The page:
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Kristenson v The Queen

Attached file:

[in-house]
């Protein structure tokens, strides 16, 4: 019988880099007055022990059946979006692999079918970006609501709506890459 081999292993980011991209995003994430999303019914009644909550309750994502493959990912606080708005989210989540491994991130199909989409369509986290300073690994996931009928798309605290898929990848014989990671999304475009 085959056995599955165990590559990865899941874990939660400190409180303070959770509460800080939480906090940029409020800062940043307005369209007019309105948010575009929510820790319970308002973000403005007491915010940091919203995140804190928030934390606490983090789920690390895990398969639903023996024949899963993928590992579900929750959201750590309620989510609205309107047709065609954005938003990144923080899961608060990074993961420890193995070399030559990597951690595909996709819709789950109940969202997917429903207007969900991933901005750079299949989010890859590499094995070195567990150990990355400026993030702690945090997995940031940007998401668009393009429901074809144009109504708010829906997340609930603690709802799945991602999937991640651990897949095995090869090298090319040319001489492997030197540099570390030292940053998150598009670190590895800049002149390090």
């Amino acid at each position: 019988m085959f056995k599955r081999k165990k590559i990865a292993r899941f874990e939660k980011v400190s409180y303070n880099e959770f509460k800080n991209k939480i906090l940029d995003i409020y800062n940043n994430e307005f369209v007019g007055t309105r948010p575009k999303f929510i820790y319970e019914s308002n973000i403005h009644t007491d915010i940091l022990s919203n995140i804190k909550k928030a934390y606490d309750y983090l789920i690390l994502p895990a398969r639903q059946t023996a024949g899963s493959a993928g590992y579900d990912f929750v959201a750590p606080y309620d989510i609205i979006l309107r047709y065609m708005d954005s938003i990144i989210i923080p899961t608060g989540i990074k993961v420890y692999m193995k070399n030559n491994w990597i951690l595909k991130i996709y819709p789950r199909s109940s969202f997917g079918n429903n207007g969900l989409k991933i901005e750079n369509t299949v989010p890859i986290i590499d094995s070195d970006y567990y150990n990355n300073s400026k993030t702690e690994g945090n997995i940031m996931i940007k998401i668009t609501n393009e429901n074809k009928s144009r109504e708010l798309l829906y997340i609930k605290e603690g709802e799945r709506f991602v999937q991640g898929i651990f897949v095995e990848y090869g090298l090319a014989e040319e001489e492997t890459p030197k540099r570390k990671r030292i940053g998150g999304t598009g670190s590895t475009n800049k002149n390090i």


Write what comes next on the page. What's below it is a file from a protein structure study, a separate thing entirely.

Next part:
appeal against sentence — using carriage service to send indecent material to person less than 16 years of age offence contrary to s 474.27A(1) of Commonwealth Criminal Code — offence related to a rolled up charge concerning several chats with persons less than 16 years — original sentence imposed 1 year and 9 months’ imprisonment with offender to be released on recognizance after 1 year 3 months and 23 days — guilty plea — sentencing judge in error in not having regard to utilitarian value of offender’s guilty plea — offender entitled to considerable credit for early admissions to police and entry of guilty plea at first available opportunity — Xiao establishes that offender entitled to discount for utilitarian value of plea — given error offender must be resentenced — general deterrence — s 16A(2)(ja) — these types of offence can have profound impact upon victims who are vulnerable due to young age — intrinsic harm is caused by indecent internet communications with children even if repercussions do not become apparent immediately — difficulty of detecting this behaviour and need to protect children from online predators means that general deterrence is of great importance — specific deterrence — s 16A(2)(j) — fact that no steps taken prior to sentencing by offender to undergo counselling of concern given offender’s failure to demonstrate insight into impact of offending upon children involved — there is a need for specific deterrence at least to some extent — rehabilitation — s 16A(2)(n) — positive conclusion about offender’s prospects of rehabilitation difficult to make — while psychologist’s evidence that offender unlikely to reoffend not directly contradicted, absence of evidence from offender means psychologist’s evidence given little weight — offender does have some prospect of rehabilitation based on affidavit evidence showing offender regrets offending — deportation — offender’s possible deportation not taken into account in accordance with position in New South Wales (R v Mirzaee [2004] NSWCCA 315, R v Van Hong Pham [2005] NSWCCA 96 and AC v R [2016] NSWCCA 107) — even if Victorian (Guden v R (2010) 28 VR 288) and Queensland (R v Schelvis; R v Hilderbrand [2016] QCA 294) approach adopted this is a case where evidence about offender’s likely deportation speculative — if there is to be a challenge to long standing New South Wales approach to relevance of possible deportation to sentencing, this case not an appropriate vehicle for such a challenge — leave to appeal granted — offender resentenced to 1 year and 6 months’ imprisonment with offender to be released on recognizance after 12 months
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